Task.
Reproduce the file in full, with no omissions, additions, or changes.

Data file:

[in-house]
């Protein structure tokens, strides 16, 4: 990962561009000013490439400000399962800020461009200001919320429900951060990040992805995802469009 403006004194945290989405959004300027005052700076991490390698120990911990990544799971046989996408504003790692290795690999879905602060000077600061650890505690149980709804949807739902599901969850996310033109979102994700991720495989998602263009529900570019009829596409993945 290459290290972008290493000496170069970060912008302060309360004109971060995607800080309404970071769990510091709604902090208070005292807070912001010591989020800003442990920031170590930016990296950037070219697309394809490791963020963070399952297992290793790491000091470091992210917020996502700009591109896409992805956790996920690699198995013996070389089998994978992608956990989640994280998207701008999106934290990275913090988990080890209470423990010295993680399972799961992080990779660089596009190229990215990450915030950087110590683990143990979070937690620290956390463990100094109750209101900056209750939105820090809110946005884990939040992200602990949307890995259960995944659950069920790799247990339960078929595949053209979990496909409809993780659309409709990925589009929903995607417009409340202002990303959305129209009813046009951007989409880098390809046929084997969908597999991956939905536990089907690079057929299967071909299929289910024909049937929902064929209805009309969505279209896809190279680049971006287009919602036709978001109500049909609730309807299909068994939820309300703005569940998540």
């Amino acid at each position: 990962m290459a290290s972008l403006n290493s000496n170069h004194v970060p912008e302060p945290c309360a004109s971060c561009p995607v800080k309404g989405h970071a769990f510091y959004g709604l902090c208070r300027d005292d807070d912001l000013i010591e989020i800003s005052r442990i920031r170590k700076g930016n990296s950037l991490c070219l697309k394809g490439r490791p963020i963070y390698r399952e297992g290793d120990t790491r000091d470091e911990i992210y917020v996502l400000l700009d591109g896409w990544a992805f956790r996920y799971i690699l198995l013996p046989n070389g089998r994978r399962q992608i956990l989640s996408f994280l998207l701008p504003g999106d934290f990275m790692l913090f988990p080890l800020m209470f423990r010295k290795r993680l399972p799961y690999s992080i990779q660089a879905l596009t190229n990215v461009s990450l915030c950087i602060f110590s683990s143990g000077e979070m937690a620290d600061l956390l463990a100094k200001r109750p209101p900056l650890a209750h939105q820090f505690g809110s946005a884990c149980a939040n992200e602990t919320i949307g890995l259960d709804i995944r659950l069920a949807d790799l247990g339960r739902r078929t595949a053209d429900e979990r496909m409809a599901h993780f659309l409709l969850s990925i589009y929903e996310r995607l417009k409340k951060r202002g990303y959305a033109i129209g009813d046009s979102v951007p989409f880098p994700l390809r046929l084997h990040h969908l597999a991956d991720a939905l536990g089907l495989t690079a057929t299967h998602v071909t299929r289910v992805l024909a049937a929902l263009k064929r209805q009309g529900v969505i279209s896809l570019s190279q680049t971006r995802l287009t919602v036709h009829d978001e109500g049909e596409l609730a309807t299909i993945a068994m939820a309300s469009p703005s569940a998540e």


[in-house]
């Protein structure tokens, strides 16, 4: 990962561009000013490439400000399962800020461009200001919320429900951060990040992805995802469009 403006004194945290989405959004300027005052700076991490390698120990911990990544799971046989996408504003790692290795690999879905602060000077600061650890505690149980709804949807739902599901969850996310033109979102994700991720495989998602263009529900570019009829596409993945 290459290290972008290493000496170069970060912008302060309360004109971060995607800080309404970071769990510091709604902090208070005292807070912001010591989020800003442990920031170590930016990296950037070219697309394809490791963020963070399952297992290793790491000091470091992210917020996502700009591109896409992805956790996920690699198995013996070389089998994978992608956990989640994280998207701008999106934290990275913090988990080890209470423990010295993680399972799961992080990779660089596009190229990215990450915030950087110590683990143990979070937690620290956390463990100094109750209101900056209750939105820090809110946005884990939040992200602990949307890995259960995944659950069920790799247990339960078929595949053209979990496909409809993780659309409709990925589009929903995607417009409340202002990303959305129209009813046009951007989409880098390809046929084997969908597999991956939905536990089907690079057929299967071909299929289910024909049937929902064929209805009309969505279209896809190279680049971006287009919602036709978001109500049909609730309807299909068994939820309300703005569940998540």
């Amino acid at each position: 990962m290459a290290s972008l403006n290493s000496n170069h004194v970060p912008e302060p945290c309360a004109s971060c561009p995607v800080k309404g989405h970071a769990f510091y959004g709604l902090c208070r300027d005292d807070d912001l000013i010591e989020i800003s005052r442990i920031r170590k700076g930016n990296s950037l991490c070219l697309k394809g490439r490791p963020i963070y390698r399952e297992g290793d120990t790491r000091d470091e911990i992210y917020v996502l400000l700009d591109g896409w990544a992805f956790r996920y799971i690699l198995l013996p046989n070389g089998r994978r399962q992608i956990l989640s996408f994280l998207l701008p504003g999106d934290f990275m790692l913090f988990p080890l800020m209470f423990r010295k290795r993680l399972p799961y690999s992080i990779q660089a879905l596009t190229n990215v461009s990450l915030c950087i602060f110590s683990s143990g000077e979070m937690a620290d600061l956390l463990a100094k200001r109750p209101p900056l650890a209750h939105q820090f505690g809110s946005a884990c149980a939040n992200e602990t919320i949307g890995l259960d709804i995944r659950l069920a949807d790799l247990g339960r739902r078929t595949a053209d429900e979990r496909m409809a599901h993780f659309l409709l969850s990925i589009y929903e996310r995607l417009k409340k951060r202002g990303y959305a033109i129209g009813d046009s979102v951007p989409f880098p994700l390809r046929l084997h990040h969908l597999a991956d991720a939905l536990g089907l495989t690079a057929t299967h998602v071909t299929r289910v992805l024909a049937a929902l263009k064929r209805q009309g529900v969505i279209s896809l570019s190279q680049t971006r995802l287009t919602v036709h009829d978001e109500g049909e596409l609730a309807t299909i993945a068994m939820a309300s469009p703005s569940a998540e």